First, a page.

By Ernesto Londoño
Washington Post Foreign Service
Monday, July 19, 2010; A05
MAHMUDIYAH, IRAQ -- Two suicide bombings targeting members of local guard forces killed at least 48 people Sunday and heightened concern about the future of the groups as the number of U.S. troops in the country is reduced.
The deadliest attack occurred at about 7 a.m. outside an army base in Radwaniyah, a district southwest of Baghdad, where dozens of members of the groups, known as the Awakening councils, were lined up to collect their monthly salaries, officials said. The bombing killed at least 45 people and wounded nearly 50.
Shortly afterward, a militant stormed into a meeting of Awakening council leaders in al-Qaim, a town near the Syrian border, and detonated explosives, Iraqi security officials said. At least three people were killed.
A third explosion, in a village near Radwaniyah targeting a house that Iraqi soldiers were using as a temporary base, killed two officers and three soldiers, police said.
The attack in Radwaniyah, the deadliest in Iraq since the spring, incensed members of the Awakening councils. Leaders say the groups, once backed and financed by the U.S. military, are withering because of continuing insurgent attacks and the slow pace with which the government is moving them into civilian ministries.
"The Iraqi government is responsible," Khadum Feiad Mezel, 63, said outside the Mahmudiyah hospital, where most of the wounded were taken, as he awaited news about a nephew who had been at the blast site. "There is no other side we blame."
American officials have sought -- with mixed results -- to get the Iraqi government to care for the members of the Awakening councils, which were instrumental in turning the tide on a worsening war during the 2007 U.S. troop surge.
Sunday's attacks marked one of the deadliest days in Iraq this year, underscoring fears that insurgents are exploiting a period of political impasse. Iraqi lawmakers have been bickering since the March 7 parliamentary elections over who will form the next government, and many worry the stalemate could drag on for months.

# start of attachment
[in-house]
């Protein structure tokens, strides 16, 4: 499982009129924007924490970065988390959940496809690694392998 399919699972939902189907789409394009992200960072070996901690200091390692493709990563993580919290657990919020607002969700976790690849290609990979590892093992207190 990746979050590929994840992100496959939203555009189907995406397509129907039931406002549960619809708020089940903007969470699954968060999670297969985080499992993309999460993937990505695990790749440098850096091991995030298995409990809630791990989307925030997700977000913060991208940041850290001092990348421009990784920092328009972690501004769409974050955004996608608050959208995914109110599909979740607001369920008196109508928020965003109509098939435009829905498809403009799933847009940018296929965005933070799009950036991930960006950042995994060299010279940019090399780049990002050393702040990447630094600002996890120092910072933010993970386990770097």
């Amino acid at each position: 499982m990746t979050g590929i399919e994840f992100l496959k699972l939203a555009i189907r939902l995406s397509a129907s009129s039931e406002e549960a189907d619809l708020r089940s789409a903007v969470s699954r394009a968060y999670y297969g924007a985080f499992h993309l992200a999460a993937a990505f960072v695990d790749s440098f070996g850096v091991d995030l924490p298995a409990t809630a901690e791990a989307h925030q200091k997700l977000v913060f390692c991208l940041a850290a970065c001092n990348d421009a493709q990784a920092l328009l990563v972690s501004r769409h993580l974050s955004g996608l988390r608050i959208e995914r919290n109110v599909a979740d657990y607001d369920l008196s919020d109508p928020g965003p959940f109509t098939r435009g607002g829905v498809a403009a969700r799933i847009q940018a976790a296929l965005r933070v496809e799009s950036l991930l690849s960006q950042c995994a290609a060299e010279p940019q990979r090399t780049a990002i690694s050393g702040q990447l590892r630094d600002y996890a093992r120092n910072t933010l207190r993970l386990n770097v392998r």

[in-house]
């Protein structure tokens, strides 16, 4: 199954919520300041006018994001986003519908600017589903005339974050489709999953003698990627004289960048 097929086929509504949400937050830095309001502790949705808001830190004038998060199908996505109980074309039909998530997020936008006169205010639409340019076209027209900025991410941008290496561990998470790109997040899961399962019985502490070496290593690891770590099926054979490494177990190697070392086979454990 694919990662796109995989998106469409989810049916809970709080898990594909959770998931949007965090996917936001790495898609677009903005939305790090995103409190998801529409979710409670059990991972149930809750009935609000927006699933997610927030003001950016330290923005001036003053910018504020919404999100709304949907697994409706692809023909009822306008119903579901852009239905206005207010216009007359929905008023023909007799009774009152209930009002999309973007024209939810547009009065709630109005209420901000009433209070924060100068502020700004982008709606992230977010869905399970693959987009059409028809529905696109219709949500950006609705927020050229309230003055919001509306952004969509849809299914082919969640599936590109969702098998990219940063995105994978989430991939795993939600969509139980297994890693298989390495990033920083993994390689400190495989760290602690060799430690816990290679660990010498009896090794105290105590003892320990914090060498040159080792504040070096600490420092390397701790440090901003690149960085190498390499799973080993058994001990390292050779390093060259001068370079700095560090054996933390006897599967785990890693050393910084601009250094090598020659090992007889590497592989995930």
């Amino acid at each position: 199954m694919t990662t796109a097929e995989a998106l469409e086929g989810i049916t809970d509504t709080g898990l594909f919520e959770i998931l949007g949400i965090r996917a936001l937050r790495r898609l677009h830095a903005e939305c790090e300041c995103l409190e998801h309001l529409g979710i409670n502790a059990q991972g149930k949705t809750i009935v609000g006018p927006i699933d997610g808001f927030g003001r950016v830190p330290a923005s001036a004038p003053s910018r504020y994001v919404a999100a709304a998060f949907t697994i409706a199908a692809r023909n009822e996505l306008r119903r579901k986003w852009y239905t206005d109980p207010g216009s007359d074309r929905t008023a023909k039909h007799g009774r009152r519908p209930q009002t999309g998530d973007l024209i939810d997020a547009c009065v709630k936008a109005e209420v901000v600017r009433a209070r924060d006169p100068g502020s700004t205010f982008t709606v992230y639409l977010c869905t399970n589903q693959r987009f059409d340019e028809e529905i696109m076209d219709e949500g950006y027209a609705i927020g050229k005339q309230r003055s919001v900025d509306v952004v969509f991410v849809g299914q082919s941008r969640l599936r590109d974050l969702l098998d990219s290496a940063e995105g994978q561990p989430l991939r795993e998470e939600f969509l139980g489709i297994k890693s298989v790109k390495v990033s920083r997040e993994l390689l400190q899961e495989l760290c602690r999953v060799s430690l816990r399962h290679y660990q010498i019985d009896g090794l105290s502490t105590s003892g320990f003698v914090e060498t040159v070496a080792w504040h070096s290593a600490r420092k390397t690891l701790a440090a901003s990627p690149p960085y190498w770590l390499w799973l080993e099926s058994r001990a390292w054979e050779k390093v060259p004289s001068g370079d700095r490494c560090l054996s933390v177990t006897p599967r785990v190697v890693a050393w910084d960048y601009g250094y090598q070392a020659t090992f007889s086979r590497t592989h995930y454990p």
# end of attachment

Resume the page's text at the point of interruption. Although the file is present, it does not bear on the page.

Vice President Biden said Sunday morning that the political dispute will not affect U.S. plans to draw down its presence to 50,000 troops by the end of August.
"There is a government in place that is working," Biden said in an interview on ABC's "This Week." "Iraqi security is being provided by the Iraqis, with our assistance."
At the Mahmudiyah hospital Sunday afternoon, dozens of relatives waited for information about loved ones. Electricity from generators was insufficient to power most wings in the hospital, forcing doctors and nurses to work in sweltering rooms and to use flashlights to study charts.
The U.S. military established the armed Sunni groups in 2006 and 2007 in an effort to wean the Sunni insurgency off recruits and local support. The groups, which included thousands of former fighters, turned on al-Qaeda in Iraq, an insurgent organization that had come to control large parts of western Iraq and predominantly Sunni areas of Baghdad and surrounding villages.
Al-Qaeda in Iraq has killed scores of Awakening members, viewing them as traitors for siding with U.S. forces.
In 2008, the U.S. military stopped paying members of the Awakening councils, also known as the Sons of Iraq, after Iraqi officials agreed to give them salaries and civilian ministry jobs.
The government has not made good on its promise to move at least 20 percent of the Awakening members into police and army jobs. Former fighters with jobs in the civilian ministries complain they are often paid late -- if at all.
"I haven't been paid in four months," said Ayed Mohammed Bahar, 38, a former Awakening member in Radwaniyah who was offered a job at the Health Ministry in Baghdad. "Right now we are consumed by worry. We are relying on these salaries. We have nothing else but these jobs."
Special correspondent Aziz Alwan contributed to this report.